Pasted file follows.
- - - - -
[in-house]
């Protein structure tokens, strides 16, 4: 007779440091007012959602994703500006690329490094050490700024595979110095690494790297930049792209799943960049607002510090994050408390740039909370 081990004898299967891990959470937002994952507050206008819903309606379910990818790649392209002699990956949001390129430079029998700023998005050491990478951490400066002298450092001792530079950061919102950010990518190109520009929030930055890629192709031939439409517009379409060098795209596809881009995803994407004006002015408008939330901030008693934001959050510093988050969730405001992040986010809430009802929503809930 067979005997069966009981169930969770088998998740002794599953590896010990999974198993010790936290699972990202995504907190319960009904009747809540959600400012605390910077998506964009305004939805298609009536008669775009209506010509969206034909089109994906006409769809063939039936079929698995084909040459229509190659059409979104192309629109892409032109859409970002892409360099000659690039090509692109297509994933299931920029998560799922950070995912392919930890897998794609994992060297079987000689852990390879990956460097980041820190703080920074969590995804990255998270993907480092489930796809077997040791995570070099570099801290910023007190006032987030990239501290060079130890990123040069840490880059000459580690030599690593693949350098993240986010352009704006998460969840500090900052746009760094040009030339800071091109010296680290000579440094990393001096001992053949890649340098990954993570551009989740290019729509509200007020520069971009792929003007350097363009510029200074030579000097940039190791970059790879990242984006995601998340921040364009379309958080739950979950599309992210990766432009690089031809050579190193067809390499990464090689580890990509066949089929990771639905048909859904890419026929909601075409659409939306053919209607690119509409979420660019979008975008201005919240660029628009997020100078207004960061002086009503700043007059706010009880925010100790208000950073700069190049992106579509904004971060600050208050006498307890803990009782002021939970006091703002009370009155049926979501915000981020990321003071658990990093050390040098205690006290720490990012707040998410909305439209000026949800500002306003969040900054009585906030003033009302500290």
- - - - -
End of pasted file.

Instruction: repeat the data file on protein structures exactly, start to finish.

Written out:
[in-house]
């Protein structure tokens, strides 16, 4: 007779440091007012959602994703500006690329490094050490700024595979110095690494790297930049792209799943960049607002510090994050408390740039909370 081990004898299967891990959470937002994952507050206008819903309606379910990818790649392209002699990956949001390129430079029998700023998005050491990478951490400066002298450092001792530079950061919102950010990518190109520009929030930055890629192709031939439409517009379409060098795209596809881009995803994407004006002015408008939330901030008693934001959050510093988050969730405001992040986010809430009802929503809930 067979005997069966009981169930969770088998998740002794599953590896010990999974198993010790936290699972990202995504907190319960009904009747809540959600400012605390910077998506964009305004939805298609009536008669775009209506010509969206034909089109994906006409769809063939039936079929698995084909040459229509190659059409979104192309629109892409032109859409970002892409360099000659690039090509692109297509994933299931920029998560799922950070995912392919930890897998794609994992060297079987000689852990390879990956460097980041820190703080920074969590995804990255998270993907480092489930796809077997040791995570070099570099801290910023007190006032987030990239501290060079130890990123040069840490880059000459580690030599690593693949350098993240986010352009704006998460969840500090900052746009760094040009030339800071091109010296680290000579440094990393001096001992053949890649340098990954993570551009989740290019729509509200007020520069971009792929003007350097363009510029200074030579000097940039190791970059790879990242984006995601998340921040364009379309958080739950979950599309992210990766432009690089031809050579190193067809390499990464090689580890990509066949089929990771639905048909859904890419026929909601075409659409939306053919209607690119509409979420660019979008975008201005919240660029628009997020100078207004960061002086009503700043007059706010009880925010100790208000950073700069190049992106579509904004971060600050208050006498307890803990009782002021939970006091703002009370009155049926979501915000981020990321003071658990990093050390040098205690006290720490990012707040998410909305439209000026949800500002306003969040900054009585906030003033009302500290």